The new protectionism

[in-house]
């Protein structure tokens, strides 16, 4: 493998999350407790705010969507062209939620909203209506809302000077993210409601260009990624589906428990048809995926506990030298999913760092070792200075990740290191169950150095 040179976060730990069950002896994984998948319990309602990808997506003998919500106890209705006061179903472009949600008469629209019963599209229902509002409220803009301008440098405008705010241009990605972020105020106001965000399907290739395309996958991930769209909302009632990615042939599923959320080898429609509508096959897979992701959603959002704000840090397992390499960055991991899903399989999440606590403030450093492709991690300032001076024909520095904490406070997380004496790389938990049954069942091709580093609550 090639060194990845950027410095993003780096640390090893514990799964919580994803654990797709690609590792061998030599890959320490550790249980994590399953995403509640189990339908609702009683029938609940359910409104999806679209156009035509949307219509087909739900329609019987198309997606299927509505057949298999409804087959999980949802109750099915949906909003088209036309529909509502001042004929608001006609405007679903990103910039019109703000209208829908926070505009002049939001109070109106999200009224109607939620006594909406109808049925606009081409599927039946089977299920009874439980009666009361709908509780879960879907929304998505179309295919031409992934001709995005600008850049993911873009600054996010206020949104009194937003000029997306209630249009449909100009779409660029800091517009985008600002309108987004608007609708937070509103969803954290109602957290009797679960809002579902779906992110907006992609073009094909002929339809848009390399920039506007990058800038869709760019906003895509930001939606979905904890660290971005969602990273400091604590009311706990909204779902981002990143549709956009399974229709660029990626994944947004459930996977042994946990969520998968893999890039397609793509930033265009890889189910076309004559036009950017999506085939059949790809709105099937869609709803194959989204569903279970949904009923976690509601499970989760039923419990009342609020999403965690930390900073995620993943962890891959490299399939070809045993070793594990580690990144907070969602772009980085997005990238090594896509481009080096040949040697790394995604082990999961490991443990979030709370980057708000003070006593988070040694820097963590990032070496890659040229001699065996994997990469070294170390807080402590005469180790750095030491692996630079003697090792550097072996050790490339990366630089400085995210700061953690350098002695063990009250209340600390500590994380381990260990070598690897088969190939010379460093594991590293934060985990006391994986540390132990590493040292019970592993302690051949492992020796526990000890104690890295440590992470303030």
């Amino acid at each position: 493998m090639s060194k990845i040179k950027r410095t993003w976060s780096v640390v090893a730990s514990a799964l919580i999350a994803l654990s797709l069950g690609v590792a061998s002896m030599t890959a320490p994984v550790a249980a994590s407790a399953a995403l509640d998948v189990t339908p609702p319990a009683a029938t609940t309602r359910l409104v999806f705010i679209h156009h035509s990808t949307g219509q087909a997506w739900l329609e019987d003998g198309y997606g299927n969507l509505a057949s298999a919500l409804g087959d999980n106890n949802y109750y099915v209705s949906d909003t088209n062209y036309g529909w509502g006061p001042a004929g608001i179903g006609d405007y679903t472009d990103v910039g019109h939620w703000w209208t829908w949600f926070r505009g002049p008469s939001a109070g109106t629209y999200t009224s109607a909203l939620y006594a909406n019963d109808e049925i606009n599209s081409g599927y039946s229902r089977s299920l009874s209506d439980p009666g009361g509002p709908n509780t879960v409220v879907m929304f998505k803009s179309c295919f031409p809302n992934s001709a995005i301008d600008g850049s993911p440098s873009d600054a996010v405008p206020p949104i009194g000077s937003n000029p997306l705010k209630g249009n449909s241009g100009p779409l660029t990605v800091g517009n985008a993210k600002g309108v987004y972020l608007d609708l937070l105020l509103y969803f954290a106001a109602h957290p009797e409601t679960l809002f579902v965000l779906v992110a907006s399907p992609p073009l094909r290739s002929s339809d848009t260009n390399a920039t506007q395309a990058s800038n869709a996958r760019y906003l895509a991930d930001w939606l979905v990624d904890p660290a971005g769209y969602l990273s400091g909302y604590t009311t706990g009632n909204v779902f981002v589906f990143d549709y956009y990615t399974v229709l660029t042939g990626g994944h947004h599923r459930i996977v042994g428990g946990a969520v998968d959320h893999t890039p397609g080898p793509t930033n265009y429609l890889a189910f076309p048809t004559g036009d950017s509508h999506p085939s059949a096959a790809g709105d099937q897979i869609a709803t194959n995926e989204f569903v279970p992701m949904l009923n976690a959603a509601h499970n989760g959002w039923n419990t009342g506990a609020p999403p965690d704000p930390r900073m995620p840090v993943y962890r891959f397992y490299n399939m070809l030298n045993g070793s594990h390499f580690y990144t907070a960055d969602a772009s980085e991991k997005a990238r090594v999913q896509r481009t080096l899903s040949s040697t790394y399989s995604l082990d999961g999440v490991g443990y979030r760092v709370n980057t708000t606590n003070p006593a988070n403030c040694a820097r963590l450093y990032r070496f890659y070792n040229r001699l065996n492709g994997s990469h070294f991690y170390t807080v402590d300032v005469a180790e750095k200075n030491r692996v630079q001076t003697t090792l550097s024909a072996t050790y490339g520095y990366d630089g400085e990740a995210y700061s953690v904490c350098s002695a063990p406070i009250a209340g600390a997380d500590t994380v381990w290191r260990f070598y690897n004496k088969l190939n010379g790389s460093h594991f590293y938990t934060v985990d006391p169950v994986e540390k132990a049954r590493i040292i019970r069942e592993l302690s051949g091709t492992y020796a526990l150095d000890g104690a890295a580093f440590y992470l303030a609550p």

PROTECTIONISM IS perennially popular in Gary and Youngstown, but over the past decade it has grown more respectable in Cambridge, New York, and Washington D.C. There seem to be several reasons. One is the tremendous economic success of Japan, Korea, and other East Asian countries, and the perception that their success is due, at least in part, to protectionism. Another factor is the research of a number of economists working in “strategic trade theory.” These economists have demonstrated that, under certain conditions, protectionism can provide broad economic benefits for the country practicing it and, in some cases, for the world at large . . .